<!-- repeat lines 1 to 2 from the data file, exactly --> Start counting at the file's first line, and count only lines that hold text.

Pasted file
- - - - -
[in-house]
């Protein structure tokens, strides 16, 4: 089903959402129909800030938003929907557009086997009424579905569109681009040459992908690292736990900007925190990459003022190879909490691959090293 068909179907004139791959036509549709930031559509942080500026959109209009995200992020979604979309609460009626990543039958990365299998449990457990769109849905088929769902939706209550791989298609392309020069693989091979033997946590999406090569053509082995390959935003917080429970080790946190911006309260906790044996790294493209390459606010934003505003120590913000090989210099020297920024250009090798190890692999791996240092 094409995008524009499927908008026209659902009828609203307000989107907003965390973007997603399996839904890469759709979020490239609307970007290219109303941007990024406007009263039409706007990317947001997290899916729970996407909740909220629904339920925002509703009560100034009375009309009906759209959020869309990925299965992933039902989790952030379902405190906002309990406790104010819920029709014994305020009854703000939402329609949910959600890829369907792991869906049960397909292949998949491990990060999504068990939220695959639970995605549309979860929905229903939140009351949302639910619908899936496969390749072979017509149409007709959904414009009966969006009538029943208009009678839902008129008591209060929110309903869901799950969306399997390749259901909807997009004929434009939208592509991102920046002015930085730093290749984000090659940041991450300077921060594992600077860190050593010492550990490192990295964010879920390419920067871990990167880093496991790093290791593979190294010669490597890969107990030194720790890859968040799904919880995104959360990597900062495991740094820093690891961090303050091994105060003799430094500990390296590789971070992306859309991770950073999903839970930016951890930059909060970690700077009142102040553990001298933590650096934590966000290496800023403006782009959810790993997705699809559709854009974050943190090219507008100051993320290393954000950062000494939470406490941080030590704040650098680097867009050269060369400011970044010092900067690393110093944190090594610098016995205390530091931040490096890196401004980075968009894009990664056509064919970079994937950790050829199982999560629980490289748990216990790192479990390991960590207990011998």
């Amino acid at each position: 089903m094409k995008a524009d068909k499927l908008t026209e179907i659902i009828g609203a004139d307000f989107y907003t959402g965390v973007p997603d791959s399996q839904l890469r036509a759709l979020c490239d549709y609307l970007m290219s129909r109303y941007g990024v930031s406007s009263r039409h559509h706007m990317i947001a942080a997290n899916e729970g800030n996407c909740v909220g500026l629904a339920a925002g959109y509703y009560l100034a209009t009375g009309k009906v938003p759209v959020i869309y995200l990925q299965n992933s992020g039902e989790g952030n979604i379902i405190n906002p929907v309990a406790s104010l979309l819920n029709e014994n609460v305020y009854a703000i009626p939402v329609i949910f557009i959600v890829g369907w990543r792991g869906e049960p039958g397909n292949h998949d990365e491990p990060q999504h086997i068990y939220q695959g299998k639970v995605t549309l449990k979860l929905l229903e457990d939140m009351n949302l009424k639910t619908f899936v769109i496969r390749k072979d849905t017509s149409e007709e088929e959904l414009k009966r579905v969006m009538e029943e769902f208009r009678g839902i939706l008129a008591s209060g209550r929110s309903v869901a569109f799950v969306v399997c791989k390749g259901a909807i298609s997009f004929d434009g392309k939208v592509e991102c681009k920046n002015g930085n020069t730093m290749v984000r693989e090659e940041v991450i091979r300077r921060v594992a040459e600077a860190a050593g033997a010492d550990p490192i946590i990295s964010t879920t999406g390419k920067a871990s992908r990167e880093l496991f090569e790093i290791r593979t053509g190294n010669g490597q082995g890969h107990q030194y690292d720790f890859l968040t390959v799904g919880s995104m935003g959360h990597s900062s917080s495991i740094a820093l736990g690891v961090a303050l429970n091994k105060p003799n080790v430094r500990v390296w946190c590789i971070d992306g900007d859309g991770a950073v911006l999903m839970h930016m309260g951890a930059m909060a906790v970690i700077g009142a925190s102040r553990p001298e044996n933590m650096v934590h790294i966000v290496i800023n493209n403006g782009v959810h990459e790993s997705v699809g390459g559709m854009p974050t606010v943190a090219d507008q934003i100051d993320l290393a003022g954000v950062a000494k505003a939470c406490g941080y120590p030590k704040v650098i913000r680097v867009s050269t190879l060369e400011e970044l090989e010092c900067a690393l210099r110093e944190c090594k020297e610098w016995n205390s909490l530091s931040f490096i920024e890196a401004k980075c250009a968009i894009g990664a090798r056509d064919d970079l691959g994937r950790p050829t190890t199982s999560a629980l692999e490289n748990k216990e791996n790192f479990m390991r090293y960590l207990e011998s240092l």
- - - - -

[in-house]
């Protein structure tokens, strides 16, 4: 089903959402129909800030938003929907557009086997009424579905569109681009040459992908690292736990900007925190990459003022190879909490691959090293 068909179907004139791959036509549709930031559509942080500026959109209009995200992020979604979309609460009626990543039958990365299998449990457990769109849905088929769902939706209550791989298609392309020069693989091979033997946590999406090569053509082995390959935003917080429970080790946190911006309260906790044996790294493209390459606010934003505003120590913000090989210099020297920024250009090798190890692999791996240092 094409995008524009499927908008026209659902009828609203307000989107907003965390973007997603399996839904890469759709979020490239609307970007290219109303941007990024406007009263039409706007990317947001997290899916729970996407909740909220629904339920925002509703009560100034009375009309009906759209959020869309990925299965992933039902989790952030379902405190906002309990406790104010819920029709014994305020009854703000939402329609949910959600890829369907792991869906049960397909292949998949491990990060999504068990939220695959639970995605549309979860929905229903939140009351949302639910619908899936496969390749072979017509149409007709959904414009009966969006009538029943208009009678839902008129008591209060929110309903869901799950969306399997390749259901909807997009004929434009939208592509991102920046002015930085730093290749984000090659940041991450300077921060594992600077860190050593010492550990490192990295964010879920390419920067871990990167880093496991790093290791593979190294010669490597890969107990030194720790890859968040799904919880995104959360990597900062495991740094820093690891961090303050091994105060003799430094500990390296590789971070992306859309991770950073999903839970930016951890930059909060970690700077009142102040553990001298933590650096934590966000290496800023403006782009959810790993997705699809559709854009974050943190090219507008100051993320290393954000950062000494939470406490941080030590704040650098680097867009050269060369400011970044010092900067690393110093944190090594610098016995205390530091931040490096890196401004980075968009894009990664056509064919970079994937950790050829199982999560629980490289748990216990790192479990390991960590207990011998």